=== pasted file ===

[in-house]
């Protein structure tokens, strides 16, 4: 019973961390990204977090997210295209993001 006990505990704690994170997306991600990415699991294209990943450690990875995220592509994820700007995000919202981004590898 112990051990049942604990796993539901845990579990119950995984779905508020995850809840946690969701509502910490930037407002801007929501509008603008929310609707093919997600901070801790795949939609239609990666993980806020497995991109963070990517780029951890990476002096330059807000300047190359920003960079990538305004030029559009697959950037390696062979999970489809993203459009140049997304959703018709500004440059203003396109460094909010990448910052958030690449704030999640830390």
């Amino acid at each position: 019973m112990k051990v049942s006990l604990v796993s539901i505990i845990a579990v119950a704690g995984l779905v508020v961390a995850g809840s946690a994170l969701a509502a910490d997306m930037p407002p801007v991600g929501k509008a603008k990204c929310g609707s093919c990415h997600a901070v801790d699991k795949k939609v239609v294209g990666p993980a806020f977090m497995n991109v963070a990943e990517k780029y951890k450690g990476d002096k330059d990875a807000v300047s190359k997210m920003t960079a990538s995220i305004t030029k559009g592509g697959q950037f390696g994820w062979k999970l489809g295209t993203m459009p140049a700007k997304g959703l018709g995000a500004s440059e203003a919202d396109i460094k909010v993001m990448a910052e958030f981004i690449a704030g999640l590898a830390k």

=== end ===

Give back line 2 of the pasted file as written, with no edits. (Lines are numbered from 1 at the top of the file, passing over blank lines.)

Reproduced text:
């Protein structure tokens, strides 16, 4: 019973961390990204977090997210295209993001 006990505990704690994170997306991600990415699991294209990943450690990875995220592509994820700007995000919202981004590898 112990051990049942604990796993539901845990579990119950995984779905508020995850809840946690969701509502910490930037407002801007929501509008603008929310609707093919997600901070801790795949939609239609990666993980806020497995991109963070990517780029951890990476002096330059807000300047190359920003960079990538305004030029559009697959950037390696062979999970489809993203459009140049997304959703018709500004440059203003396109460094909010990448910052958030690449704030999640830390």